Review – The Vale of Eternity



Designer Eric Hong

Artist Jiahui Eva Gao, Gautier Maia, Stefano Martinuz, Erica Tormen

Publisher Renegade Game Studios

Category Card Game, Strategy Game

Length 30-60 minutes

Release Date March 2024

Player Count 2-4

Price $35 MSRP

If you’ve read my past reviews, you know that I’m a card-combo gamer through and through. My favorite games include things like Race for the Galaxy, Dominion, and Res Arcana. It looks like The Vale of Eternity promises even more combo-y goodness, with players “snake drafting” cards with special powers. Is it as good as it sounds? Let’s take a look!

There is quite a lot to like about The Vale of Eternity. The components are quite nice: elegant and simple, functional. They look pretty and get the job done without getting in the way. I wish there was a better way to keep track of how many slots you have (some kind of “unlocking player board”), but the low price is worth the lack of extras. Getting a “full game experience” rather than a “filler game” for $35 MSRP is a steal in the current economy. I guess if I had one other comment, the font is way too small on the cards, making four-player games difficult to see what everyone is doing.

The game system is rather clean and smart. Each round, players “snake draft” (1-2-3-4, 4-3-2-1, in player order) two cards per player. Different families (colors) of cards have different amount of currency associated with them, and for each card, you can sell it for the currency or keep the card to play later (at a cost). The currency only comes in denominations of 1, 3, and 6, and here’s the kicker: you can only ever have four pieces of money on hand at any one time. So quite a bit of the card effects work around managing this weird economy. It’s a fun subsystem, but it’s also very “introverted” and non-interactive. The interaction primarily comes from the snake draft; there are some cards that can attack, but it’s often better to blow your own cards up to make room for more. That’s right: you can only have as many creatures summoned as the current round number, so there’s a natural escalation to the game. You can also dismiss cards from your tableau, but that gets more expensive as time goes on.

All of these ideas work together to make a game that, on the surface, looks amazing. So I could not figure out why I found the game only mildly enjoyable. After about ten plays of it, and lengthy discussions with many of the other players, I finally figured it out. It’s not about the system at all; the system is brilliant. It’s about the effects on the cards. It seems that the most natural way to win The Vale of Eternity is to have some instant, one-time effects that generate gobs of points (20 or more, when the goal is to be the first to get 60). This means that while the game masquerades as an engine builder, the engine building you see (once-per-round effects) are miniscule in comparison to the instant effects.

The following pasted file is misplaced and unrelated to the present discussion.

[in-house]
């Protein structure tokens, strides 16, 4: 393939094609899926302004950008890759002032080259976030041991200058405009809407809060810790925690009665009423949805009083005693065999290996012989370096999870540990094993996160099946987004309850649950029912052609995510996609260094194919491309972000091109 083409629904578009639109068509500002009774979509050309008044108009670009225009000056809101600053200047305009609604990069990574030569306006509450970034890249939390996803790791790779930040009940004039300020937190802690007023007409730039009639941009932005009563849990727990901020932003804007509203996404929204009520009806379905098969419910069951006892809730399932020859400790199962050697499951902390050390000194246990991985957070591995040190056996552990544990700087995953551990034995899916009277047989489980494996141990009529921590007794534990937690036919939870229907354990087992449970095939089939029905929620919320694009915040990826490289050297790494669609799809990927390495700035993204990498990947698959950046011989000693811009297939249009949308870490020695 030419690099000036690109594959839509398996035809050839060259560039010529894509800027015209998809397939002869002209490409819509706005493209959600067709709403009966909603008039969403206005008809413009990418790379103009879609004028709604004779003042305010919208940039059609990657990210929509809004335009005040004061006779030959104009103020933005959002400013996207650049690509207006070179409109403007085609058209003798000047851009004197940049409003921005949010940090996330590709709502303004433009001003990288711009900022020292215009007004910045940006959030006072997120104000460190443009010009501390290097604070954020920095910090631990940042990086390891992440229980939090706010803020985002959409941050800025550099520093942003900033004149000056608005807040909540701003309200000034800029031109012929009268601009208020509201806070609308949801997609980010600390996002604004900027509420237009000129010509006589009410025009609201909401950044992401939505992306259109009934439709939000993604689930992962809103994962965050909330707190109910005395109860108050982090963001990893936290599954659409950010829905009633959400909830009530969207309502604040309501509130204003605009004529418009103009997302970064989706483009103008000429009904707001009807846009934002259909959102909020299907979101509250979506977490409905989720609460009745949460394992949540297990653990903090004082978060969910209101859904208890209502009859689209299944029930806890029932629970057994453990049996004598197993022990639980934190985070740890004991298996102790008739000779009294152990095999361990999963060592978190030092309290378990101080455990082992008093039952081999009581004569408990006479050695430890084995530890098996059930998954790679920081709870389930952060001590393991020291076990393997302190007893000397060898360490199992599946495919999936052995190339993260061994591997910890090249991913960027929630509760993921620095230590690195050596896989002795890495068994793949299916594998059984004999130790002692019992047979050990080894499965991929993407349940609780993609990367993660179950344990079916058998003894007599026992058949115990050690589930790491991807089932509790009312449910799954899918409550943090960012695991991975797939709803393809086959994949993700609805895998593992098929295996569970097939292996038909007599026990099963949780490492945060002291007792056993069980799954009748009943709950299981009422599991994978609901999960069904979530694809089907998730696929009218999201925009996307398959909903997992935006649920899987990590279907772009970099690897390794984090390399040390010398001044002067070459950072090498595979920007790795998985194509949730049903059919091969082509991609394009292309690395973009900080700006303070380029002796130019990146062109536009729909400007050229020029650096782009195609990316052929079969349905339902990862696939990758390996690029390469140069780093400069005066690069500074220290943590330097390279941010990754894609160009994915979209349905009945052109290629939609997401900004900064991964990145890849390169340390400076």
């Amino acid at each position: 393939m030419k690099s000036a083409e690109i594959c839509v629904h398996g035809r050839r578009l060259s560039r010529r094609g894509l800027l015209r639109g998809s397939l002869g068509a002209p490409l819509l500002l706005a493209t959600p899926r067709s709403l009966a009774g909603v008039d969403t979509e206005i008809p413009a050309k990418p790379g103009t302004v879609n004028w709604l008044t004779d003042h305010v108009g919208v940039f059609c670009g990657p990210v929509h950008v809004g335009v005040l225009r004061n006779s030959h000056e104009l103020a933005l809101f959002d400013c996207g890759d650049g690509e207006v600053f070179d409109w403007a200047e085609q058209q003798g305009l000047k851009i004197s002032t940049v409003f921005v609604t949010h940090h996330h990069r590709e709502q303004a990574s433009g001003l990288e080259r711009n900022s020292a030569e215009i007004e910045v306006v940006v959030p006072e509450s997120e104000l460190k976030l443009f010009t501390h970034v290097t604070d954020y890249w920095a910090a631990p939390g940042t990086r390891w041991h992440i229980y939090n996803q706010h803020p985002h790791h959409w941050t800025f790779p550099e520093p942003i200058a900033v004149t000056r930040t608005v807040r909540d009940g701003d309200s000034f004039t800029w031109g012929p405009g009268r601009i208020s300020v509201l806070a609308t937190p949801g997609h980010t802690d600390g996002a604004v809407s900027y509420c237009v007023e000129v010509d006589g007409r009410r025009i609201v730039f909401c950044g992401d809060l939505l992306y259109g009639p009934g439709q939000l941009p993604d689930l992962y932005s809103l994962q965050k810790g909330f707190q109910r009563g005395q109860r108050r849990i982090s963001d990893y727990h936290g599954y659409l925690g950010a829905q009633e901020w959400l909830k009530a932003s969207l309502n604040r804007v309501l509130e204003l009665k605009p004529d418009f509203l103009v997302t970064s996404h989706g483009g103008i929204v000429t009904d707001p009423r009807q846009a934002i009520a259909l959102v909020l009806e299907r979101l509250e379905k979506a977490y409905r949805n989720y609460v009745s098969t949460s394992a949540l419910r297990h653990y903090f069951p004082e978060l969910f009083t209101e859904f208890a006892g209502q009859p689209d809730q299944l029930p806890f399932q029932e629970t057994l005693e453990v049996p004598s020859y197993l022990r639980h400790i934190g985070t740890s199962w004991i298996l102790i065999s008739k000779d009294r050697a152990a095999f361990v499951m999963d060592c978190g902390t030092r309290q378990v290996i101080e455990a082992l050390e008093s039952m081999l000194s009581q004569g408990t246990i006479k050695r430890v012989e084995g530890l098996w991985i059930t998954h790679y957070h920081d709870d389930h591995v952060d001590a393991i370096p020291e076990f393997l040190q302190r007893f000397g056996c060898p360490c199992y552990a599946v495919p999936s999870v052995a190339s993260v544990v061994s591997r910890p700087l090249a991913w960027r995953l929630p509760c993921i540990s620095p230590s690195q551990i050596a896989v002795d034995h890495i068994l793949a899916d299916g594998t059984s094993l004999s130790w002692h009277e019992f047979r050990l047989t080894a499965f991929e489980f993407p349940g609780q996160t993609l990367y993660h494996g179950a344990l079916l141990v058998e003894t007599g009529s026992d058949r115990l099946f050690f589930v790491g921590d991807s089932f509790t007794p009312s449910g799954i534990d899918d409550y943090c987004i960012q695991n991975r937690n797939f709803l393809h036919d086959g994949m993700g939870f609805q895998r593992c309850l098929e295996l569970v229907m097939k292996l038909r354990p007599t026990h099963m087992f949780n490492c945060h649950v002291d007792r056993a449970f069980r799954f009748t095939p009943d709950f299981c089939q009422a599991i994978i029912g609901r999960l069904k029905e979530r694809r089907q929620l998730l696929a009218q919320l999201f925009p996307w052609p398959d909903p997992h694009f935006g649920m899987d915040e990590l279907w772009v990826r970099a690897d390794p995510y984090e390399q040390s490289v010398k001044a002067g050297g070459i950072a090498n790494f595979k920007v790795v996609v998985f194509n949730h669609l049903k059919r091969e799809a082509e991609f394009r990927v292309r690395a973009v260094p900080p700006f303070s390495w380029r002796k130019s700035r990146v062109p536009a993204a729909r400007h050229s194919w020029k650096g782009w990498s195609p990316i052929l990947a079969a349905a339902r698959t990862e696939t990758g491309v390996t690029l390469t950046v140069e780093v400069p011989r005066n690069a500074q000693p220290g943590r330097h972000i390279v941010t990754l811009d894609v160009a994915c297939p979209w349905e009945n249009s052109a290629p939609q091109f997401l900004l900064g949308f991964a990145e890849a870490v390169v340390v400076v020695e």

This has further consequences than “I like engine building but it doesn’t matter here.” In a deckbuilding game like Star Realms, when you flip something bad for your opponent, it takes several turns between them buying it and them drawing it, giving you time to potentially pivot your strategy, or at least giving you some time to forget about it and reduce the “feels bad” vibes. In The Vale of Eternity, a brand new pile of cards is shown each draft, and if the player going first is fed an insane instant-effect card, they just immediately get it and play it, and it could potentially just end the game right there when it would have gone on otherwise. I absolutely hate it when people complain about “luck of the draw” in card games; most of the time you are actually making your own luck, but in this game it feels like you’re truly at the whim of the deck and draft order.

That said, the game still has a very enjoyable vibe, a great art style, and I would play it if asked. I vastly prefer it to its most likely comparison, Seasons, but I’ve also seen some comparisons to Res Arcana and I don’t find those two similar at all. (This game also doesn’t hold a candle to Res Arcana.) For the price, it’s a relatively safe bet to check out, and for players who enjoy the insanity of combos more than feeling like a game has depth, this would be a great recommendation. 

The Bottom Line

A lot of cool card combos and a great price, but lacking in depth.



Author: Derek Thompson

I’ve been a board game reviewer on Geeks Under Grace since 2011. I love card-driven games and party games. I have a Ph.D. in Mathematics and teach the subject at Taylor University in Upland, IN. My wife and kids are my favorite gaming partners.